Department of Developmental Biology and Department of Genetics

Stanford University School of Medicine



Margaret T. Fuller

Margaret T. Fuller


Fax: 650/725-7739

e-mail: fuller@cmgm.stanford.edu

Research Interests: Regulation of Stem Cell Behavior, Cell Type Specific Transcription Machinery and Tissue Specific Gene Expression, Cell Cycle Regulation during Meiosis, Mechanism of Cytokinesis Cell Morphogenesis and Differentiation During Male Gametogenesis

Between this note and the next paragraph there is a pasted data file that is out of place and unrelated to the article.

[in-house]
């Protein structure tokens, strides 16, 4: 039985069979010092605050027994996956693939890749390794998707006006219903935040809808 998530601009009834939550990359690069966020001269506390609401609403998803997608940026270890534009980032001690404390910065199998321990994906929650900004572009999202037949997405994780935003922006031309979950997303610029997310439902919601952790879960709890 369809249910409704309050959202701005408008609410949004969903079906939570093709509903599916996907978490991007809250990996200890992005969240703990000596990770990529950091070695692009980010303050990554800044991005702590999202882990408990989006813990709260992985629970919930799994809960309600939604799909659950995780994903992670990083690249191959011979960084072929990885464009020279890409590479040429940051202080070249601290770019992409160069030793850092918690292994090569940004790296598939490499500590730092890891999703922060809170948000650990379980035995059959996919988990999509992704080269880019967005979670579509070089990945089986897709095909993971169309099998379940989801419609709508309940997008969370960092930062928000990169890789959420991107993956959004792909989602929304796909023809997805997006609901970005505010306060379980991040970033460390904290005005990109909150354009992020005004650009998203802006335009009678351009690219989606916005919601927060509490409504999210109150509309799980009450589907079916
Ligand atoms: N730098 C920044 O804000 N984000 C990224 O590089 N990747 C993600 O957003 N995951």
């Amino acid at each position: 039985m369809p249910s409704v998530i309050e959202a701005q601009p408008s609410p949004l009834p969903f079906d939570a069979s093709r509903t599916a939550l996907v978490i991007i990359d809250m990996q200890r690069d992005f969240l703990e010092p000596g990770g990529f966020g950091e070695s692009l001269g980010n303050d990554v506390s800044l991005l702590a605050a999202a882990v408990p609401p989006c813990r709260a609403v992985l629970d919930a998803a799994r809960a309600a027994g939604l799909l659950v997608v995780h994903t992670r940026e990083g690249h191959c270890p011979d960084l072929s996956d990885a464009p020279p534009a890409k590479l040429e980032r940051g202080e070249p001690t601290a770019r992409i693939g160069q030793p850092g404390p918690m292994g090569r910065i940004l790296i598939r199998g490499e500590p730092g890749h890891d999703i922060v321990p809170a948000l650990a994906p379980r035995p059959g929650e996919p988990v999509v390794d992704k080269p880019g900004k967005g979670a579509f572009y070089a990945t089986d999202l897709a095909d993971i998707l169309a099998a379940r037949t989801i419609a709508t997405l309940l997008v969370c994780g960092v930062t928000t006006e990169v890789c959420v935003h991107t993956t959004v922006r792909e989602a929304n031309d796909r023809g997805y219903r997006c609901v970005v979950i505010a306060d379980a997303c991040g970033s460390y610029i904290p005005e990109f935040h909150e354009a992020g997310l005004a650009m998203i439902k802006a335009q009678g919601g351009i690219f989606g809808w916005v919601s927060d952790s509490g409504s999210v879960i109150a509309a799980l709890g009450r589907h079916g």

Research Overview A major focus of our work concerns the mechanisms that regulate stem cell behavior. Many highly differentiated but short-lived cell-types, including blood, skin, and sperm, are produced throughout adult life from stem cells. The central characteristic of stem cells is their remarkable, long-term capacity to divide as relatively undifferentiated precursors while also producing daughter cells that initiate differentiation. Understanding the mechanisms that regulate stem cell specification and the choice between stem cell self-renewal and differentiation is crucial for realizing the potential of stem cells for regenerative medicine. We are using the Drosophila male germ line as a powerful genetic system to identify both the cell autonomous determinants and the extrinsic cell-cell interactions that govern stem cell behavior. Our results indicate that signals from surrounding somatic support cells specify asymmetric division of male germ line stem cells by inducing one daughter cell to self-renew stem cell identity while directing the other daughter cell to differentiate. A second major focus concerns how the developmental program remodels fundamental cellular functions like the cell cycle, the cytoskeleton, and the general transcription machinery to give rise to specialized cell types during cellular differentiation. We investigate the mechanisms that regulate and mediate cellular differentiation during male gametogenesis, using spermatogenesis in Drosophila a powerful genetic model system. Our current work focuses on four areas. 1) We are investigating the mechanisms that regulate the unique program of gene expression that takes place in primary spermatocytes in preparation for the dramatic morphogenetic events of spermatid differentiation. We have discovered that both progression of the meiotic cell cycle and expression of spermatid differentiation genes are regulated by tissue specific versions of the general PolII transcription machinery. In addition, our work implicates components upstream of the Rb pathway in the control of terminal differentiation. 2) We are studying the mechanisms that regulate the core cell cycle machinery to control the developmentally specific cell cycle of meiosis. We are invesitaging the post-transcriptional control mechanisms that regulate expression of both cyclin B and the cell cycle regulatory phosphatase twine during the extended G2 phase of the cell cycle that allows meiotic prophase. 3) We are dissecting the mechanisms that remodel the actin cytoskeleton and lead to localized assembly and constriction of the acto-myosin contractile machinery during cytokinesis. We have identified mutations in over 20 new genes that block different stages of contractile ring assembly and function during male meiosis. To investigate the underlying molecular mechanisms that regulate and mediate cytokinesis, we are cloning selected of these genes. Our initial results indicate that shared mechanisms involving addition of new membrane are required for both cleavage furrow constriction during cytokinesis and polarized cell elongation during later terminal differentiation. 4) We are exploring the mechanisms that regulate remodeling of sub-cellular organelles. Our studies revealed the first known protein mediator of mitochondrial fusion, required for formation of specialized mitochondrial structures in spermatids. Our current work indicates that human homologs of the Drosophila mitofusin protein regulate mitochondrial morphology in human cells and may play a role in apotosis as well.




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